Top 4 factors influencing the purchase of a private pool

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Once the clocks have been put forward, the buds have appeared and hay fever has taken its toll, summer arrives, with all that it implies: lemonade, heat waves and holidays for the lucky ones. Those who aren’t fortunate enough to go on holiday can comfort themselves with their private pool in their garden. And for those who don’t have a pool, it’s difficult to resist diving into the neighbours’ pools!

With 1.8 million private pools, France is the second most equipped country in the world, behind the United States of America. And this love story is not about to lose any of its ardour: 4 out of 10 French people wish they had a pool!

Magazines, adverts, films: pools are illustrated in all types of media!

It must be said that as the weather becomes warmer, it is more and more difficult not to come across them: they are everywhere… The weather might be largely responsible for this, but the media are not to be outdone! You can find pools in the background of double-page spreads dedicated to the latest bikinis in women’s magazines, with a pool bar in prestigious hotels, or transparent and suspended in the “design” or “inspiration guide” section of specialised magazines, etc. Pools can be found in all types of media, and all of them make us want to go for a swim. In addition, we often come across sun-soaked films with numerous scenes shot next to a deep-blue pool.

On the internet: the influence of social networks

On social media – mainly Facebook and Instagram – there is an on-going “competition” to determine who has posted the bluest water, the best foot selfie, the highest temperature on the thermometer or the most comfortable-looking deckchair. With the aid of photo filters and low-angle shots to showcase one’s new one bedroom flat, everybody posts their pictures. Those who don’t have a pool end up pulling a long face and “liking” the photos grudgingly.

When the neighbours climb on the bandwagon too

The surroundings of a person’s house can also have a significant influence on his/her decision. You need to have nerves of steel to turn a deaf ear to the young neighbours’ enthusiastic screams and splashes as they jump into the water as early as 10 am without being able to do the same.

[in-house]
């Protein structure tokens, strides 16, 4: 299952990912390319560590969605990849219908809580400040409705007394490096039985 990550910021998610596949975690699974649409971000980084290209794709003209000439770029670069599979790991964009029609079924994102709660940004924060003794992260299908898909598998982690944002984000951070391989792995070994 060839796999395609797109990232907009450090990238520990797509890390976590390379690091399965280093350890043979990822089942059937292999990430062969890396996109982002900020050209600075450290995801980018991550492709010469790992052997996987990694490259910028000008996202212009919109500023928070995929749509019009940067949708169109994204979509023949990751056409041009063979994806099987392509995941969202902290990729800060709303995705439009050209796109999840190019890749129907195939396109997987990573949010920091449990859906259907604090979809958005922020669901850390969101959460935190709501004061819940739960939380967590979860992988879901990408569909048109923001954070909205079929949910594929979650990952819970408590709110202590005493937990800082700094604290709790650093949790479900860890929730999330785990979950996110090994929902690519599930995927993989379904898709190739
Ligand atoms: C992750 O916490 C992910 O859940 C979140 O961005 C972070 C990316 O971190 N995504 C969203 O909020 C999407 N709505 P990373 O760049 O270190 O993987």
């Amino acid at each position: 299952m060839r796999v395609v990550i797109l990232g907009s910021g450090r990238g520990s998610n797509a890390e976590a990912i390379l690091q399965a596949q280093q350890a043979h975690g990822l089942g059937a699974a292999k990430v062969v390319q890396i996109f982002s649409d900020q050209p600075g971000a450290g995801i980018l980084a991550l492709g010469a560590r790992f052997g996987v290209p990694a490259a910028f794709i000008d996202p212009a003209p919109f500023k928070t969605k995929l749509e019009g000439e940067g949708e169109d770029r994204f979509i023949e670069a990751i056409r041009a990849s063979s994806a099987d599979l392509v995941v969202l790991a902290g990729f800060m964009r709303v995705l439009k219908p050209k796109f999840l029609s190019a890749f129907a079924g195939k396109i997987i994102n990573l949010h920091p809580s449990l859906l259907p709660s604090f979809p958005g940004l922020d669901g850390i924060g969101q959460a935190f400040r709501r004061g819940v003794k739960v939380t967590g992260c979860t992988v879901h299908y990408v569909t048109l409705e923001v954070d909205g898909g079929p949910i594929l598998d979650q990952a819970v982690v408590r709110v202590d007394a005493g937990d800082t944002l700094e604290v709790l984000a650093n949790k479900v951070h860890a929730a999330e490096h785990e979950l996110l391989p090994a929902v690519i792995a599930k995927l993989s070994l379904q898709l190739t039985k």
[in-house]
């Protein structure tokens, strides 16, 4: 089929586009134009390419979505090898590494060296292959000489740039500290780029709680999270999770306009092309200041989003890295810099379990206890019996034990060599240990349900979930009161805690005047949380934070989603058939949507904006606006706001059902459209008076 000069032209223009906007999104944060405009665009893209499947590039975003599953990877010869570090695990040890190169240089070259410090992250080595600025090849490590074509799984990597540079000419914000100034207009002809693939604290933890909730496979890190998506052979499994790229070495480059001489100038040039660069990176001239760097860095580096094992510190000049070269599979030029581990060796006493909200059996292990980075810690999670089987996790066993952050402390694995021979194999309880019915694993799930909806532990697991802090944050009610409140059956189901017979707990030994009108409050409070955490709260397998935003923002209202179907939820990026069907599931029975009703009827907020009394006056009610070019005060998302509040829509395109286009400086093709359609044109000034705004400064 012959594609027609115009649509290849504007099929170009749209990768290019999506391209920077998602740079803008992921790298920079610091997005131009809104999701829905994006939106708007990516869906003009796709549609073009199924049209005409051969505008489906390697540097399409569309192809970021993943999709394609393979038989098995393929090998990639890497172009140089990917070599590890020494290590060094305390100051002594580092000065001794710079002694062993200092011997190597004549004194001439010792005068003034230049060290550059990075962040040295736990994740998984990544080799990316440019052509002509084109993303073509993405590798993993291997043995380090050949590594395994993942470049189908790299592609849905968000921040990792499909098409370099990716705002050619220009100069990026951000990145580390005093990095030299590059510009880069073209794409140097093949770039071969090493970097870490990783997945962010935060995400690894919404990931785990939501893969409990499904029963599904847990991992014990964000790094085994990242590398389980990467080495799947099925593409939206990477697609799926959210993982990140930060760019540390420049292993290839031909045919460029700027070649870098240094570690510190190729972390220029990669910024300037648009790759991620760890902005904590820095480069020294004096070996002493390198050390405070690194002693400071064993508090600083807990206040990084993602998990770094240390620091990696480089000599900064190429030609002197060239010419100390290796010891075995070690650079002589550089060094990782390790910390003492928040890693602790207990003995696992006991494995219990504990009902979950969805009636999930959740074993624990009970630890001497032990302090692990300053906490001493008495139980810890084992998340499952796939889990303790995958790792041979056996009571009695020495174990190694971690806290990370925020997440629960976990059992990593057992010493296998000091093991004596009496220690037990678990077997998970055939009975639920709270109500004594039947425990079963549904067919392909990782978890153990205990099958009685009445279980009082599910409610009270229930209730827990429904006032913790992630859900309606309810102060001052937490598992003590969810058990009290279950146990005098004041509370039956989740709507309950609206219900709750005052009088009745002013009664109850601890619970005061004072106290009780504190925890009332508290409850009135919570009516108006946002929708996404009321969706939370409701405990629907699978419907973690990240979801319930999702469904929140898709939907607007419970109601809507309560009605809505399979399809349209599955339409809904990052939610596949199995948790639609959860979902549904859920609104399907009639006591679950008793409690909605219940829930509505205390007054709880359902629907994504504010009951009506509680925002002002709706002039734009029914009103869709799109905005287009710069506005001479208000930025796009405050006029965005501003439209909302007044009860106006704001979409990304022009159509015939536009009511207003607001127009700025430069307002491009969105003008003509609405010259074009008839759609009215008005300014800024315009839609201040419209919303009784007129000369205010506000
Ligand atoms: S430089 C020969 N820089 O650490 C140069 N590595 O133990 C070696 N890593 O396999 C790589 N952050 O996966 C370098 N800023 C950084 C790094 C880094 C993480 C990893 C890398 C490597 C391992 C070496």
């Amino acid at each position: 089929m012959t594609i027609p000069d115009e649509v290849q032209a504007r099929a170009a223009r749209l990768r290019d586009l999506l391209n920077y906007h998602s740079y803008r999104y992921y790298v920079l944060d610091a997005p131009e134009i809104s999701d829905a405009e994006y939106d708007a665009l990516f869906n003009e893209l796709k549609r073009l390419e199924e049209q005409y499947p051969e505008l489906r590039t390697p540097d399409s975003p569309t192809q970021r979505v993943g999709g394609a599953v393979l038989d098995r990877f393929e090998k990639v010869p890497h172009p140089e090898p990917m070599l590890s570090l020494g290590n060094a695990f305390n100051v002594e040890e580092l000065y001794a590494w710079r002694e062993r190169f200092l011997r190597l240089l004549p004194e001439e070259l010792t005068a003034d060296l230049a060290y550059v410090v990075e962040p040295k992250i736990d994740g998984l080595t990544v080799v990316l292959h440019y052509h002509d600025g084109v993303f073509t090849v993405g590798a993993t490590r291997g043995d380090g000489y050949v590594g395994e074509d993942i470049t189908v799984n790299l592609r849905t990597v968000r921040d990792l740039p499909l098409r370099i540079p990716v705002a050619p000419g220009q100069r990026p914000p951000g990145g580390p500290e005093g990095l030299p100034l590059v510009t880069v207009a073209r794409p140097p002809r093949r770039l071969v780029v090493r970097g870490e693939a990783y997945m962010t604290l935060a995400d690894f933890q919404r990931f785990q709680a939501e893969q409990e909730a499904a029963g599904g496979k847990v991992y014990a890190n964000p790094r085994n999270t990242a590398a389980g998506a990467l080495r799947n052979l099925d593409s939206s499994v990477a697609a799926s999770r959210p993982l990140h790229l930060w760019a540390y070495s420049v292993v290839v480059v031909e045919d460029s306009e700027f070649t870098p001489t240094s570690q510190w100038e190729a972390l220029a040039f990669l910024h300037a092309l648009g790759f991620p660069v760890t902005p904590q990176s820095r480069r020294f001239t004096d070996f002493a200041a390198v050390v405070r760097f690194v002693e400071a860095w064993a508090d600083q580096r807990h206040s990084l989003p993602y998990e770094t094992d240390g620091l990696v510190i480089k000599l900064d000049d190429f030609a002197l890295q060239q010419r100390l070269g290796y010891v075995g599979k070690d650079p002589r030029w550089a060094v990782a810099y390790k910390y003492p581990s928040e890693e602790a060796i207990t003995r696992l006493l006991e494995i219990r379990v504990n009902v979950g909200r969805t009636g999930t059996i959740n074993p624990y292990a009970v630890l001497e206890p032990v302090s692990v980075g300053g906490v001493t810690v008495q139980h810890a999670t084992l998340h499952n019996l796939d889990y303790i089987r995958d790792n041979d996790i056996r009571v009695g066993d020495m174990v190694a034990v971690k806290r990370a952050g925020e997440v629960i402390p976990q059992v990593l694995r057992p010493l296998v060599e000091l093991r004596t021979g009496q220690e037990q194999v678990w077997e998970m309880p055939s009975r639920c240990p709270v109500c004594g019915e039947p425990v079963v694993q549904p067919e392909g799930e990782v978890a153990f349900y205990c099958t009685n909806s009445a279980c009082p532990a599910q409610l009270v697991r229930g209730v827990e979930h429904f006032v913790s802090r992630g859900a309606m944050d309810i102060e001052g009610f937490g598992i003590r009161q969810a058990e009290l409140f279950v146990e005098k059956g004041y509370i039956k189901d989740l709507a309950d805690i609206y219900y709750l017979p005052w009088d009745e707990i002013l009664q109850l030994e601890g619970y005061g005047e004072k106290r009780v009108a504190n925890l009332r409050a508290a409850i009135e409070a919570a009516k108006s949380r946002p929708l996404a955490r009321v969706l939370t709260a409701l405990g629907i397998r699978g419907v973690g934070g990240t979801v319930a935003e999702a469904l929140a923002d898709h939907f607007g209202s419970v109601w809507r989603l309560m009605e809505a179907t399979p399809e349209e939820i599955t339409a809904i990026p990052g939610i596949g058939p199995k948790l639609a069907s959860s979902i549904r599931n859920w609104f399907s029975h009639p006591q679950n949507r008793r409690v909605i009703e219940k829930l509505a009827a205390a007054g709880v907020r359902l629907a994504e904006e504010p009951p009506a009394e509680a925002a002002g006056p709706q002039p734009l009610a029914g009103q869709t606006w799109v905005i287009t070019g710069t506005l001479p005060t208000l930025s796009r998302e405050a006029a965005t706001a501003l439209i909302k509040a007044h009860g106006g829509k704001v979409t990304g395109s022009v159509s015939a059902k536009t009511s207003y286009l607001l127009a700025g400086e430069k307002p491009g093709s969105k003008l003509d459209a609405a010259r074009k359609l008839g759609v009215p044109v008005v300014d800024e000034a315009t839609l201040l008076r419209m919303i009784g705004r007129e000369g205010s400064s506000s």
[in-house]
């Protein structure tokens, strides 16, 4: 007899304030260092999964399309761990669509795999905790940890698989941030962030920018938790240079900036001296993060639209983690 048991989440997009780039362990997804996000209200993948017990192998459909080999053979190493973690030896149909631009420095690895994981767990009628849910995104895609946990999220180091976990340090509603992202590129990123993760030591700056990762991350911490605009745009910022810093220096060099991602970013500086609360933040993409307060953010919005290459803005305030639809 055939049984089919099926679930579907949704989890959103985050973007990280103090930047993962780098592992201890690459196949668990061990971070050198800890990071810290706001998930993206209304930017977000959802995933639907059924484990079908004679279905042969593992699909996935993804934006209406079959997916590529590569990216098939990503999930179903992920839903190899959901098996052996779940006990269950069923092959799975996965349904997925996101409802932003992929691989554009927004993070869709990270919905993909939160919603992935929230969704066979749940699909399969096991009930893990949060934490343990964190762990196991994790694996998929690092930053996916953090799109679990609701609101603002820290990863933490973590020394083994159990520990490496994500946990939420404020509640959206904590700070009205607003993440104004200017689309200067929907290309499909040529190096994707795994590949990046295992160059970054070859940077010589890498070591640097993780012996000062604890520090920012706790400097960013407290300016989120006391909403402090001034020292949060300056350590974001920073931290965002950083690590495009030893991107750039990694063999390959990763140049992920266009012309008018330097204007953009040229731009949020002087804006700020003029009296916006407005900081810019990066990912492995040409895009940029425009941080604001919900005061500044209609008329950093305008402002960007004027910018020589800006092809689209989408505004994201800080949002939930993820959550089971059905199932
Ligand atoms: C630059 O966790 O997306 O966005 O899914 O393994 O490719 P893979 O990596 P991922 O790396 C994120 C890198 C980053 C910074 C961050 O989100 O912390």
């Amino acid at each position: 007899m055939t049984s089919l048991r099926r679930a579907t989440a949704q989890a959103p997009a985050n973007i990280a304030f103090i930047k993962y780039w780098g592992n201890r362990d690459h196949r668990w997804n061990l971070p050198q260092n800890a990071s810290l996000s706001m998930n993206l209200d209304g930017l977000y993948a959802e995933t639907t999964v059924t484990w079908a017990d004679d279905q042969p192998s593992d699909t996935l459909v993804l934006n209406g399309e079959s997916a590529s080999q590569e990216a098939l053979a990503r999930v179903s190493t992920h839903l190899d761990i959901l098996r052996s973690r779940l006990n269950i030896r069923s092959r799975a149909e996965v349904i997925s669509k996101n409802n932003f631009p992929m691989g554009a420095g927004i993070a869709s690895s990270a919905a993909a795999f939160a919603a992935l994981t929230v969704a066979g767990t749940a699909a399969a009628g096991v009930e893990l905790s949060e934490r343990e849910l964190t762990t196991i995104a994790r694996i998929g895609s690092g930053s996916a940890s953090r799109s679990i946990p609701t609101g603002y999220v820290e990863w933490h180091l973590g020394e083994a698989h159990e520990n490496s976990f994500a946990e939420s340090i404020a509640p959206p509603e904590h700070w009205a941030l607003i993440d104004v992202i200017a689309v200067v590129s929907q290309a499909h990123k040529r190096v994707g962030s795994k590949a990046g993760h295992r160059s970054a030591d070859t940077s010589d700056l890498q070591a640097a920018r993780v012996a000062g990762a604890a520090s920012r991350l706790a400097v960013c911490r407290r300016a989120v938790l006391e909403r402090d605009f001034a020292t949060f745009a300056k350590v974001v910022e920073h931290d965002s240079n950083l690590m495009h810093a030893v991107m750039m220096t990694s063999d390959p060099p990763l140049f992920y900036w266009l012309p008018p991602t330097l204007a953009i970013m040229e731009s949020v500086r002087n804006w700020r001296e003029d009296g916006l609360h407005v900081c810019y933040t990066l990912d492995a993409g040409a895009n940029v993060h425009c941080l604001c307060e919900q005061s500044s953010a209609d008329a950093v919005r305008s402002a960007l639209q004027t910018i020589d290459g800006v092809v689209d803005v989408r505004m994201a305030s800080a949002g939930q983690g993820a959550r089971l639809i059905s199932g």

The thin line between public pools and private pools

During summer afternoons, the high attendance at public pools can clearly encourage users to get a pool of their own. Indeed, being in an overcrowded public pool can quickly irritate the most demanding users: right from the entrance, the tepid footbath is rarely a positive experience. The rest of the stay usually consists in dodging children playing around in the water and adults lost in thought in a swimming lane. Wandering through the changing rooms with small, quick steps then shivering all the way from one indoor pool to another doesn’t help either. By the time the well-deserved shower has gone from tepid to hot, night has already fallen. In short, there is no comparison with the individual and reenergising comfort of a private pool where you are sure you are going to be able to swim without bumping into someone or to soak up the sun on the edge of the pool.

In this context, it is difficult for private individuals not to indulge themselves: wherever they go, everything reminds them of the multiple advantages of having their own pool. It is therefore not surprising that, as summer temperatures rise, the more French people postpone their bathroom renovation project to start digging in their garden: they had been dreaming about a pool for a long time and were only waiting for a good excuse to take the plunge.

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